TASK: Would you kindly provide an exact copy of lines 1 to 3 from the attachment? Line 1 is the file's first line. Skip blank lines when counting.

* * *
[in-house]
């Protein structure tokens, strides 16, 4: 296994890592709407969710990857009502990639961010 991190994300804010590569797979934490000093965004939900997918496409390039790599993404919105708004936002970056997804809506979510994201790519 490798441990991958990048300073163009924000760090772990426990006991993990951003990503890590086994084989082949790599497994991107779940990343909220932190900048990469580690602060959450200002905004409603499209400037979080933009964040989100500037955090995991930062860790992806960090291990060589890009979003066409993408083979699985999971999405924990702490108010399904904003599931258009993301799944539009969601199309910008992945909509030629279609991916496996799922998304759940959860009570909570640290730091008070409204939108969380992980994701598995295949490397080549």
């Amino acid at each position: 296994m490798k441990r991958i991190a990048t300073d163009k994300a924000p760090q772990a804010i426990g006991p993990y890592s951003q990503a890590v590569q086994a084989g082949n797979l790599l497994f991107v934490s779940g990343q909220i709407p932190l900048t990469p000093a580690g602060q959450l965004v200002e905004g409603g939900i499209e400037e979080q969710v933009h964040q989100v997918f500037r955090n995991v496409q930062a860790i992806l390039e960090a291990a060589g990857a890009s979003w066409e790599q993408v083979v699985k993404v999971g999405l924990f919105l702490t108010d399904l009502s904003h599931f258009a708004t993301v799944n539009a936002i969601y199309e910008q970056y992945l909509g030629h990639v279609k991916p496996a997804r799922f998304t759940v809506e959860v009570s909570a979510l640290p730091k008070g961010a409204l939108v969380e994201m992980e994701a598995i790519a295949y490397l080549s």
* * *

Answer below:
[in-house]
């Protein structure tokens, strides 16, 4: 296994890592709407969710990857009502990639961010 991190994300804010590569797979934490000093965004939900997918496409390039790599993404919105708004936002970056997804809506979510994201790519 490798441990991958990048300073163009924000760090772990426990006991993990951003990503890590086994084989082949790599497994991107779940990343909220932190900048990469580690602060959450200002905004409603499209400037979080933009964040989100500037955090995991930062860790992806960090291990060589890009979003066409993408083979699985999971999405924990702490108010399904904003599931258009993301799944539009969601199309910008992945909509030629279609991916496996799922998304759940959860009570909570640290730091008070409204939108969380992980994701598995295949490397080549």
């Amino acid at each position: 296994m490798k441990r991958i991190a990048t300073d163009k994300a924000p760090q772990a804010i426990g006991p993990y890592s951003q990503a890590v590569q086994a084989g082949n797979l790599l497994f991107v934490s779940g990343q909220i709407p932190l900048t990469p000093a580690g602060q959450l965004v200002e905004g409603g939900i499209e400037e979080q969710v933009h964040q989100v997918f500037r955090n995991v496409q930062a860790i992806l390039e960090a291990a060589g990857a890009s979003w066409e790599q993408v083979v699985k993404v999971g999405l924990f919105l702490t108010d399904l009502s904003h599931f258009a708004t993301v799944n539009a936002i969601y199309e910008q970056y992945l909509g030629h990639v279609k991916p496996a997804r799922f998304t759940v809506e959860v009570s909570a979510l640290p730091k008070g961010a409204l939108v969380e994201m992980e994701a598995i790519a295949y490397l080549s």